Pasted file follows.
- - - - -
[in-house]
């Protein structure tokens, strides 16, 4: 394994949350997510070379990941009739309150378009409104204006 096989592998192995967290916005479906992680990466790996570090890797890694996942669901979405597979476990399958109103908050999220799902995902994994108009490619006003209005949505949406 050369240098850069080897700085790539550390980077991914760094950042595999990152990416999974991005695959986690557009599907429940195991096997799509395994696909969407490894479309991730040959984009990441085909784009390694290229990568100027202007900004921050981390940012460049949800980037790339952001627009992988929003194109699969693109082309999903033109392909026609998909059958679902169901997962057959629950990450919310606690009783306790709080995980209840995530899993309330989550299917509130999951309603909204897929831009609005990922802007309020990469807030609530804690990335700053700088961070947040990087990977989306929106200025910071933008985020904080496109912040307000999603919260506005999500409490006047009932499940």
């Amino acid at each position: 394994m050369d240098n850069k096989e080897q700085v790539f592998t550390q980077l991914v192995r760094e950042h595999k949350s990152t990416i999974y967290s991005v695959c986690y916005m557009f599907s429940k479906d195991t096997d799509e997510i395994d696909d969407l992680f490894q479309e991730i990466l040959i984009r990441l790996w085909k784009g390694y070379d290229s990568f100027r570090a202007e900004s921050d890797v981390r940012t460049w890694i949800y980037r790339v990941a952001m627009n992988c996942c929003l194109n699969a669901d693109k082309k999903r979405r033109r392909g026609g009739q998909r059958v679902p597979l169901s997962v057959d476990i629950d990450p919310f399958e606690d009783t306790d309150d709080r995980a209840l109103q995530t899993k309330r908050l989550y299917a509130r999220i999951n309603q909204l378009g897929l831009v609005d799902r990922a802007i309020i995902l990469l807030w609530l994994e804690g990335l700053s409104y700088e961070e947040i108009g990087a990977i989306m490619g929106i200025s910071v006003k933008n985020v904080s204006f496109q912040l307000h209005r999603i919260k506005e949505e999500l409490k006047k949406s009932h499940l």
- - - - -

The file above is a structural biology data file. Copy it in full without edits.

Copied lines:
[in-house]
């Protein structure tokens, strides 16, 4: 394994949350997510070379990941009739309150378009409104204006 096989592998192995967290916005479906992680990466790996570090890797890694996942669901979405597979476990399958109103908050999220799902995902994994108009490619006003209005949505949406 050369240098850069080897700085790539550390980077991914760094950042595999990152990416999974991005695959986690557009599907429940195991096997799509395994696909969407490894479309991730040959984009990441085909784009390694290229990568100027202007900004921050981390940012460049949800980037790339952001627009992988929003194109699969693109082309999903033109392909026609998909059958679902169901997962057959629950990450919310606690009783306790709080995980209840995530899993309330989550299917509130999951309603909204897929831009609005990922802007309020990469807030609530804690990335700053700088961070947040990087990977989306929106200025910071933008985020904080496109912040307000999603919260506005999500409490006047009932499940």
């Amino acid at each position: 394994m050369d240098n850069k096989e080897q700085v790539f592998t550390q980077l991914v192995r760094e950042h595999k949350s990152t990416i999974y967290s991005v695959c986690y916005m557009f599907s429940k479906d195991t096997d799509e997510i395994d696909d969407l992680f490894q479309e991730i990466l040959i984009r990441l790996w085909k784009g390694y070379d290229s990568f100027r570090a202007e900004s921050d890797v981390r940012t460049w890694i949800y980037r790339v990941a952001m627009n992988c996942c929003l194109n699969a669901d693109k082309k999903r979405r033109r392909g026609g009739q998909r059958v679902p597979l169901s997962v057959d476990i629950d990450p919310f399958e606690d009783t306790d309150d709080r995980a209840l109103q995530t899993k309330r908050l989550y299917a509130r999220i999951n309603q909204l378009g897929l831009v609005d799902r990922a802007i309020i995902l990469l807030w609530l994994e804690g990335l700053s409104y700088e961070e947040i108009g990087a990977i989306m490619g929106i200025s910071v006003k933008n985020v904080s204006f496109q912040l307000h209005r999603i919260k506005e949505e999500l409490k006047k949406s009932h499940l």